public health

P&G Philippines recalls kids’ food supplement as ‘precautionary measure’

Jairo Bolledo
P&G Philippines recalls kids’ food supplement as ‘precautionary measure’

RECALLED. Manufacturing company P&G Philippines recalled kids supplement Sangobion Kids.

P&G Philippines

'Upon learning of the potential presence of ethylene glycol above the allowable limits in raw material, we decided to take precautionary measures including the voluntary recall of all batches of Sangobion Kids 100 ml,' P&G Philippines says in a statement announcing the voluntary recall

MANILA, Philippines – P&G Philippines on Saturday, December 10, announced the voluntary recall of its Sangobion Kids 100 ml (Iron + Vitamin B-Complex) as a precautionary measure after it learned that the food supplement may contain “ethylene glycol above the allowable limits in raw material.”

P&G Philippines said in a statement that it decided on the voluntary recall in consultation with the country’s Food and Drug Administration (FDA), and ahead of its ongoing tests and inspections.

“Upon learning of the potential presence of ethylene glycol above the allowable limits in raw material, we decided to take precautionary measures including the voluntary recall of all batches of Sangobion® Kids 100 ml. Though the issue only impacted some batches, we are recalling all batches out of an abundance of caution,” the company said.

“Nothing is more important to us than the safety of our consumers and the quality of our products. The potential presence of ethylene glycol in the product may result in adverse drug reactions. That is why even though our inspections and tests are still ongoing, we have decided to proactively recall all batches still in circulation to ensure our consumers only get products that meet P&G’s quality promise,” it added.

Sangobion Kids is used for the treatment and prevention of iron deficiency anemia in children, latent insufficiency of iron and vitamin B during the growth period, iron deficiency after loss of blood, and is also used as a supplement for those experiences chronic illnesses and during convalescence.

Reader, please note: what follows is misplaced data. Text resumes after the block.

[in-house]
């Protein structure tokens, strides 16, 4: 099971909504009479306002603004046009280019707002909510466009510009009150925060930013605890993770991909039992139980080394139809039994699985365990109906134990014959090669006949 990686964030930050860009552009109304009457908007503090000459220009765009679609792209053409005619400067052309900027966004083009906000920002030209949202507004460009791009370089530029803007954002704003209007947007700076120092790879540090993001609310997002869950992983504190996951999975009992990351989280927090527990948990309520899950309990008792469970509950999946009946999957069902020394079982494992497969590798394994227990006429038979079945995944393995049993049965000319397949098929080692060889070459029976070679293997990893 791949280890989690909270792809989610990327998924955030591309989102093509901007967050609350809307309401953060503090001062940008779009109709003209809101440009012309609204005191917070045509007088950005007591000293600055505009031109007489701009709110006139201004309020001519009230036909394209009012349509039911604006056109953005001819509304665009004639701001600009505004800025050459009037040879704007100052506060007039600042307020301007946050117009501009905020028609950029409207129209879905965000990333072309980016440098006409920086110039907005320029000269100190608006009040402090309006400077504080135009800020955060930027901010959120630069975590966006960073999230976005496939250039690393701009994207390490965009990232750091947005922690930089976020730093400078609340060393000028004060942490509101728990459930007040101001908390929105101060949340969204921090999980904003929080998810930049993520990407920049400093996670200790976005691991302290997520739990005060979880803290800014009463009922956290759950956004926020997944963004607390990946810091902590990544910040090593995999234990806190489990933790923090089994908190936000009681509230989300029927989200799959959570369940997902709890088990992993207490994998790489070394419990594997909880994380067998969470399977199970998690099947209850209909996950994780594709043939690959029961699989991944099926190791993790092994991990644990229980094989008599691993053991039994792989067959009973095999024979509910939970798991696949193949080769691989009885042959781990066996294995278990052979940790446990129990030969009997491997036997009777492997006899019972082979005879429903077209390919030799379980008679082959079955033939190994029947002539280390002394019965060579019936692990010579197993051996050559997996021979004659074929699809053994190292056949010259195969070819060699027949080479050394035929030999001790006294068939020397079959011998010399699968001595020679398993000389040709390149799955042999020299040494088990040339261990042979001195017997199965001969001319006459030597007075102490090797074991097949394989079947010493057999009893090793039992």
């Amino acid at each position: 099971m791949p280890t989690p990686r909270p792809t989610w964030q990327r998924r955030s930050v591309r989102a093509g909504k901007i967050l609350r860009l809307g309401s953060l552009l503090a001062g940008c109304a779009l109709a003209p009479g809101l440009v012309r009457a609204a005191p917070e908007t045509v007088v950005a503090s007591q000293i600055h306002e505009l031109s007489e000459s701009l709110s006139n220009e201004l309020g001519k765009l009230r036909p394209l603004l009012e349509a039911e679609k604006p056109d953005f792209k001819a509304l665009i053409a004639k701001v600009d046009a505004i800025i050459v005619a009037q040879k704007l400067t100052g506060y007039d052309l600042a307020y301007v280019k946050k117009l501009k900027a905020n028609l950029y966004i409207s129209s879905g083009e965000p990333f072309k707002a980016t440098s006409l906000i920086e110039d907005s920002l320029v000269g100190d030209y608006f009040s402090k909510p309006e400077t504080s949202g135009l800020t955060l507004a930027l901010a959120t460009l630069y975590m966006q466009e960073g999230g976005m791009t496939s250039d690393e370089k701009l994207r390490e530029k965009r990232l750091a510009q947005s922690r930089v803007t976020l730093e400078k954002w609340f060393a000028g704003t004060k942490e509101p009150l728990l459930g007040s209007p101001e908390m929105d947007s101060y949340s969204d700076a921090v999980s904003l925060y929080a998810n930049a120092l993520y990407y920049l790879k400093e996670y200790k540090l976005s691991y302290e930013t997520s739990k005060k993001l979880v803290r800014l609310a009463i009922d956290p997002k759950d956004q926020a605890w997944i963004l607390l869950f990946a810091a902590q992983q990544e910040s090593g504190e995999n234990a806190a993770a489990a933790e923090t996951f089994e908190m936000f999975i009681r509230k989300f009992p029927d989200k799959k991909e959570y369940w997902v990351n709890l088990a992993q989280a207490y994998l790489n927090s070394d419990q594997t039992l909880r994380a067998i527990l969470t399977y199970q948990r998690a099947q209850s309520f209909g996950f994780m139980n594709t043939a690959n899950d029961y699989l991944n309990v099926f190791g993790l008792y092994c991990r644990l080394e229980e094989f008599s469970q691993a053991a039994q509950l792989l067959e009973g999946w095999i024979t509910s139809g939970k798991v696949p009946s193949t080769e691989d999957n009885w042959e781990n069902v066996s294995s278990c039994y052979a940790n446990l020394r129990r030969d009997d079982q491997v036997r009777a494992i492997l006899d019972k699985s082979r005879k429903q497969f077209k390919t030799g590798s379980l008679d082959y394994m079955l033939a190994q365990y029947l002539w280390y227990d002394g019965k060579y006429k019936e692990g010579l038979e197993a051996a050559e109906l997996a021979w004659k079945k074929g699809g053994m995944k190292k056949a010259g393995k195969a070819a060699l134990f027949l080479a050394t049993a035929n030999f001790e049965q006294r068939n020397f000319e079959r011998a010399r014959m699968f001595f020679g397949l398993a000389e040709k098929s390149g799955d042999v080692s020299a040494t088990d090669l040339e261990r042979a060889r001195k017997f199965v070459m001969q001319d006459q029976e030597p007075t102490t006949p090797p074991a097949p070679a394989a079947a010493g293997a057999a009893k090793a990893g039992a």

P&G said the voluntary recall is limited to Sangobion Kids 100 ml sold in the Philippines. Those sold in other countries are not affected, as well as other Sangobion products sold in the Philippines and other countries. 

The company clarified that the produce recall is limited to the Philippines, and will not affect Sangobion Kids sold in other countries. It added that other Sangobion products sold in the Philippines or other countries will not be affected as well.

Next steps

P&G Philippines said those who purchased the product should discontinue using the supplement. For return and/or refund, it said their consumer care may be contacted at https://sangobion.com.ph/contactus.

If a child used the product and experienced the any of the adverse reactions below, the company advises parents to contact the National Poison Management and Control Center at (02) 8524 1078 and seek urgent medical attention, and to report the incident to the FDA.

  • Vomiting
  • Diarrhea
  • Abdominal pain
  • Headache
  • Altered mental state
  • Symptoms of acute kidney injury like inability to pass or reduced urine
  • Lower back pain
  • Additional symptoms of irritability, lethargy, pale appearance, decreased muscle tone, and loss of appetite in younger kids

P&G Philippines asked retailers and pharmacies to stop the distribution of the product.

“Healthcare professionals are also requested to stop distributing sales samples and return remaining stocks to their P&G sales representatives,” it added.

Cough syrups for children came under the spotlight following the experience in Gambia this year, where there were at least 70 deaths linked to syrup medications made by India’s Maiden Pharmaceuticals.

World Health Organization (WHO) investigators had found “unacceptable” levels of diethylene glycol and ethylene glycol in the Maiden Pharmaceuticals products, but Gambian officials had yet to confirm if the deaths were caused by the products.

In October, Indonesia’s food and drug industry temporarily banned sales of some syrup-based medications after it identified the presence in some products of ethylene glycol and diethylene glycol. This was in connection to an investigation into the deaths of nearly 200 children due to acute kidney injury in that country.

In a statement in October in relation to diethylene glycol and ethylene glycol-contaminated cough and cold syrup manufactured by Maiden Pharmaceuticals, the Philippines’ FDA had said: “All pharmaceutical products, especially cough and cold syrups, that use glycerine as solvent, diluent, and thickening agent, are mandatorily required to be tested for purity as raw materials when used.”

“Diethylene glycol and ethylene glycol are cheap alternatives used by non-GMP compliant manufacturers. Both impurities have industrial applications including as anti-freeze and brake fluid agents. Only those glycerines that have passed laboratory analysis under GMP requirements are allowed to be present in pharmaceutical preparations,” it had said in its October 28 statement.

There are no registered pharmaceutical products manufactured by Maiden Pharmaceuticals in the Philippines. – Rappler.com

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Jairo Bolledo

Jairo Bolledo is a multimedia reporter at Rappler covering the police, crime, military, and security.